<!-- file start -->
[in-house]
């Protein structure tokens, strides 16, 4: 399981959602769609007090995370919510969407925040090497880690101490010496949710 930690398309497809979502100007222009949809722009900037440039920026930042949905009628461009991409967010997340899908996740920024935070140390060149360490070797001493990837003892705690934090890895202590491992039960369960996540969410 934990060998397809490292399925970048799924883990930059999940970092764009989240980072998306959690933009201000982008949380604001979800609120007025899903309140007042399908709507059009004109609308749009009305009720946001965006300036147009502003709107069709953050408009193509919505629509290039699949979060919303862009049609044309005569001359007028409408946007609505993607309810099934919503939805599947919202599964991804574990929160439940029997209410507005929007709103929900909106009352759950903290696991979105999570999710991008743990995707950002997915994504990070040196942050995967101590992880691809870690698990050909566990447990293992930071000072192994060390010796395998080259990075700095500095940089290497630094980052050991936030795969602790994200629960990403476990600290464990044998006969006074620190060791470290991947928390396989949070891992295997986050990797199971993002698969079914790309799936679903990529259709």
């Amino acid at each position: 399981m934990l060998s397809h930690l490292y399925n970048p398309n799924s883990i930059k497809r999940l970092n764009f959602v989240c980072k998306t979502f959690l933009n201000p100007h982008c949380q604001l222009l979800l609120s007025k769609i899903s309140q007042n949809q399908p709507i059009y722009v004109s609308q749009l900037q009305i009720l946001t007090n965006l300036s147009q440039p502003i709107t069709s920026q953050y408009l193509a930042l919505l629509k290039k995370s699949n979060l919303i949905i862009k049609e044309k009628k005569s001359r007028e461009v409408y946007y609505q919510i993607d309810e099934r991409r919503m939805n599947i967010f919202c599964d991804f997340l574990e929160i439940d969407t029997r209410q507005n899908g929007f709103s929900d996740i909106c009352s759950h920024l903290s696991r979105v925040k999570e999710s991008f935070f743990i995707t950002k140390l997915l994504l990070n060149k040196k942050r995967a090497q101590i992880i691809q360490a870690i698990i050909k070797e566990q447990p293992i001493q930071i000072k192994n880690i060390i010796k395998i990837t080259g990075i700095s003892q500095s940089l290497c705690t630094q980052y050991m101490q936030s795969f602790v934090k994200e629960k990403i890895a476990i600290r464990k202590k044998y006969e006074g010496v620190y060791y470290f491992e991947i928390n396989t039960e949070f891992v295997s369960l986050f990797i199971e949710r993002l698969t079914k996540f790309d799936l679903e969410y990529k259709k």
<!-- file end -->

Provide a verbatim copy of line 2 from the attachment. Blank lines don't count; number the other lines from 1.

């Protein structure tokens, strides 16, 4: 399981959602769609007090995370919510969407925040090497880690101490010496949710 930690398309497809979502100007222009949809722009900037440039920026930042949905009628461009991409967010997340899908996740920024935070140390060149360490070797001493990837003892705690934090890895202590491992039960369960996540969410 934990060998397809490292399925970048799924883990930059999940970092764009989240980072998306959690933009201000982008949380604001979800609120007025899903309140007042399908709507059009004109609308749009009305009720946001965006300036147009502003709107069709953050408009193509919505629509290039699949979060919303862009049609044309005569001359007028409408946007609505993607309810099934919503939805599947919202599964991804574990929160439940029997209410507005929007709103929900909106009352759950903290696991979105999570999710991008743990995707950002997915994504990070040196942050995967101590992880691809870690698990050909566990447990293992930071000072192994060390010796395998080259990075700095500095940089290497630094980052050991936030795969602790994200629960990403476990600290464990044998006969006074620190060791470290991947928390396989949070891992295997986050990797199971993002698969079914790309799936679903990529259709």